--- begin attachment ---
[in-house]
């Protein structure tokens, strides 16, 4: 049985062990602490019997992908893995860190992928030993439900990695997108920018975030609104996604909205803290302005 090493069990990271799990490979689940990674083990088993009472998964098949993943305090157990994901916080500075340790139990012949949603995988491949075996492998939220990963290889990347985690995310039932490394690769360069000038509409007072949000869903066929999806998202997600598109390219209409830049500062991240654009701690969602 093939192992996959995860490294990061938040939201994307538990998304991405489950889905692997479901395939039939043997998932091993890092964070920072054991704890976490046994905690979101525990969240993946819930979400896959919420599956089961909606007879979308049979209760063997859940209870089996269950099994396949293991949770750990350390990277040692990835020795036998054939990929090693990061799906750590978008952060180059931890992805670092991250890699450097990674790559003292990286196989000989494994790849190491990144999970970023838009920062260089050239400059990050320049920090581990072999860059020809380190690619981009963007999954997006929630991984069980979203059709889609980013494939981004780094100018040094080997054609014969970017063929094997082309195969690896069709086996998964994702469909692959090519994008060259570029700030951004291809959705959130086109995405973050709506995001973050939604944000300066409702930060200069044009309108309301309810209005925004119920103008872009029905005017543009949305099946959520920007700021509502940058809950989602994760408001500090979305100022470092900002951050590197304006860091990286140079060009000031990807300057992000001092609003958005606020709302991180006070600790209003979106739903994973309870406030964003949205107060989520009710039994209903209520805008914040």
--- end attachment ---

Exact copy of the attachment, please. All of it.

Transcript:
[in-house]
């Protein structure tokens, strides 16, 4: 049985062990602490019997992908893995860190992928030993439900990695997108920018975030609104996604909205803290302005 090493069990990271799990490979689940990674083990088993009472998964098949993943305090157990994901916080500075340790139990012949949603995988491949075996492998939220990963290889990347985690995310039932490394690769360069000038509409007072949000869903066929999806998202997600598109390219209409830049500062991240654009701690969602 093939192992996959995860490294990061938040939201994307538990998304991405489950889905692997479901395939039939043997998932091993890092964070920072054991704890976490046994905690979101525990969240993946819930979400896959919420599956089961909606007879979308049979209760063997859940209870089996269950099994396949293991949770750990350390990277040692990835020795036998054939990929090693990061799906750590978008952060180059931890992805670092991250890699450097990674790559003292990286196989000989494994790849190491990144999970970023838009920062260089050239400059990050320049920090581990072999860059020809380190690619981009963007999954997006929630991984069980979203059709889609980013494939981004780094100018040094080997054609014969970017063929094997082309195969690896069709086996998964994702469909692959090519994008060259570029700030951004291809959705959130086109995405973050709506995001973050939604944000300066409702930060200069044009309108309301309810209005925004119920103008872009029905005017543009949305099946959520920007700021509502940058809950989602994760408001500090979305100022470092900002951050590197304006860091990286140079060009000031990807300057992000001092609003958005606020709302991180006070600790209003979106739903994973309870406030964003949205107060989520009710039994209903209520805008914040």